A bolt of lightning cut through an overcast sky one August afternoon in 1983 in a Thomson, Ga., parking lot and enveloped Renee Smith and her two children in wavy neon strands of raw electricity.
In a millisecond, their lives were changed.
Three-month-old Sarah, strapped in a carrier in the car, escaped with little injury. But the lightning struck her mother and sister as they were exiting the car and knocked them to the ground.
Passers-by rushed to give them cardiopulmonary resuscitation. Five-year-old Jessica's body was covered in red streaks from the lightning. Doctors later thought her blood had coagulated.
Mrs. Smith, lying face down, was bleeding from the face. She was no longer breathing. Her heart had stopped.
"I was dead 17 minutes on record," said Mrs. Smith of Lincolnton, Ga.
The story of the "lightning lady" was reported in newspapers and broadcast on shows such as It's a Miracle and The 700 Club, which came to Lincolnton to film the initial story and then follow-ups - the most recent about 10 years ago.
Church and home groups and Christian organizations also invited Mrs. Smith to tell her story. The speaking evolved into White Stone Ministries. "White stone" is found in Revelations 2:17, Mrs. Smith said.
According to National Weather Service estimates, there are 100,000 thunderstorms each year in the United States with 1,000 to 2,000 people suffering strikes. About a third of those strikes are fatal, with two-thirds of the fatalities occurring within the first hour after a strike. About three out of four survivors sustain permanent injury to hearing, vision, the brain or other major organs.
Doctors told Fred Smith, Mrs. Smith's husband, that his wife could have nerve damage, paralysis or heart or kidney failure, she said. "At the very least, I would have memory lost. On the bottom of my chart, it said I had irreversible brain damage."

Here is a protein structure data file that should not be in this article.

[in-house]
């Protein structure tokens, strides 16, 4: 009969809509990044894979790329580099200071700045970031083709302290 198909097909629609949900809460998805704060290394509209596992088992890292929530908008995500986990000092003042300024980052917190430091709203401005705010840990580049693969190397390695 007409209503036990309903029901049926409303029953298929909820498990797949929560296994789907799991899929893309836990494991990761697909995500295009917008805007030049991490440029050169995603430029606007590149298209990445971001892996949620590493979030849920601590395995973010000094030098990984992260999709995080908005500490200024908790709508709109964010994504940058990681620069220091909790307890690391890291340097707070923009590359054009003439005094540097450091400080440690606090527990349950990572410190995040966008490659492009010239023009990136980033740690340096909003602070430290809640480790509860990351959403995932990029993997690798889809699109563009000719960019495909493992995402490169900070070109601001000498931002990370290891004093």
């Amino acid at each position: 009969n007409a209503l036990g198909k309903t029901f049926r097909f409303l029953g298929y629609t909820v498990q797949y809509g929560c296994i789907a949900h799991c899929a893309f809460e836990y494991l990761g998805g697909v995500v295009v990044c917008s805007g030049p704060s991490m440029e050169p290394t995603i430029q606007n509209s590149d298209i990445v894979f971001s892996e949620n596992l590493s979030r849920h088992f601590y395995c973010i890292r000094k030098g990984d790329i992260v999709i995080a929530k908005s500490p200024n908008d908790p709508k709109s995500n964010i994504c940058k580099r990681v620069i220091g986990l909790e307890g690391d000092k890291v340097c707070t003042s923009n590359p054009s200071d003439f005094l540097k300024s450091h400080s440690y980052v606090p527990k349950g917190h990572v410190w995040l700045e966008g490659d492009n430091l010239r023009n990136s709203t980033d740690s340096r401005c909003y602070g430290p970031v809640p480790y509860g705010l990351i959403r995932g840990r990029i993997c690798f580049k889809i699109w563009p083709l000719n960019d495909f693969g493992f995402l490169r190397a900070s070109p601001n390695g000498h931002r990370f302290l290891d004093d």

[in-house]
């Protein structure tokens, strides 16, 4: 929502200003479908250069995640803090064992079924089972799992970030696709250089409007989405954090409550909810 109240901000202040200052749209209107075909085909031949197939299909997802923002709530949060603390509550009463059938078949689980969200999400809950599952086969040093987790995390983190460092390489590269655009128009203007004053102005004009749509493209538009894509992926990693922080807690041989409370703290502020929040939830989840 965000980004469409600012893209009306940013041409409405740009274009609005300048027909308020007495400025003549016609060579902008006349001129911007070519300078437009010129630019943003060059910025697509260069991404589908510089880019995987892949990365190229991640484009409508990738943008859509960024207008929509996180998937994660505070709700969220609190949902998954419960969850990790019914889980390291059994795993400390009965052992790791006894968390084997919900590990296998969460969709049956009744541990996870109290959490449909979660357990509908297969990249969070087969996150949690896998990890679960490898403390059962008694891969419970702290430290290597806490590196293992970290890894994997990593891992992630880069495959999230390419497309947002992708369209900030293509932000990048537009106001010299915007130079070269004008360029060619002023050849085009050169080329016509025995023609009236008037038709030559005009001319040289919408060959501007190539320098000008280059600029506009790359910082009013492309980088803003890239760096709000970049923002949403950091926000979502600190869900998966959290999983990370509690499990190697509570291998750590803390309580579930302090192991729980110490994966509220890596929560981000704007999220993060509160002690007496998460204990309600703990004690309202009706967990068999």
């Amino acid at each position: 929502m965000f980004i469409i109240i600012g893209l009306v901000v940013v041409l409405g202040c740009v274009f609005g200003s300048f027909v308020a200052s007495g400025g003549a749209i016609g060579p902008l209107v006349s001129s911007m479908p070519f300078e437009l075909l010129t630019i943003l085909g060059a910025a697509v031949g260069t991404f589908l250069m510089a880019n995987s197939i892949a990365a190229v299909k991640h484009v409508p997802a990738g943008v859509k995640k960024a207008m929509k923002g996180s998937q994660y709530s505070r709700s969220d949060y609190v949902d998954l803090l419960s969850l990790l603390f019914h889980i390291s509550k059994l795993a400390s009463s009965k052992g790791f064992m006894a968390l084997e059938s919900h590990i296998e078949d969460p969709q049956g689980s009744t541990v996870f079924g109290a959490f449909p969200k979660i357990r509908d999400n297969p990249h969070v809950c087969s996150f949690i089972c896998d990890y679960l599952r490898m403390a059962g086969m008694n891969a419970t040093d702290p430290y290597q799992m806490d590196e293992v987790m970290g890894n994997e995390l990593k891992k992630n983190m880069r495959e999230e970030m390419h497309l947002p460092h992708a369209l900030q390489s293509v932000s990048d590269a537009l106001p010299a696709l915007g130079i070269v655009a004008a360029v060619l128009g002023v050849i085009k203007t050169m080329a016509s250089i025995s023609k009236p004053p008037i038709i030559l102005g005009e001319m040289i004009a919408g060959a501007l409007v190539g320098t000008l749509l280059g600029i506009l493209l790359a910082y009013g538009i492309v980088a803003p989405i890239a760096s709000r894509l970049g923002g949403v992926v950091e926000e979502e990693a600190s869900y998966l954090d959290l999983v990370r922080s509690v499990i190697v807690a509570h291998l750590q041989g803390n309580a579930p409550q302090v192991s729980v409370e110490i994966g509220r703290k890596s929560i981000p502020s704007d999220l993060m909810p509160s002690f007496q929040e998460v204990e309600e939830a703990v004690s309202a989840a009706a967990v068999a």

Strike damage can manifest itself years after an incident. But other than cataract surgery on Jessica's left eye when she was 6 years old, the Smiths have suffered no physical or psychological problems in the 19 years since the strike - thunderclaps do not even bother them, Mrs. Smith said. "We know that God is in control of our lives."
Jessica, now 24, works in sales in Augusta. Sarah, 19, in her second year at South Georgia College, wants to be a nurse.
Mrs. Smith has tried to find out how much electricity went through them, but no one could tell her, she said. "You cannot measure raw electricity. One 'inch' of raw electricity could light up the whole city of New York at one time - obviously God's power is a lot stronger than that."
An itinerant evangelist, Mrs. Smith goes wherever doors open, such as to communities of American and Canadian Indians. White Stone organizes visits by other evangelists to congregations networked with her ministry.
"We want to connect the dots across the land from Alaska to Georgia, to see what God is doing to connect his body together," said Mrs. Smith, who blames the lightning strike on a satanic attack.
Though the atmosphere was heavy that day in August, there had been no lightning, she said. "We have an enemy called Satan who does not like Christians. What he intended for evil, God intended for good."
For more information, call (706) 359-1145 or see the White Stone Ministries Web site, www.injesus.com.
Reach Virginia Norton at (706) 823-3336 or firstname.lastname@example.org.
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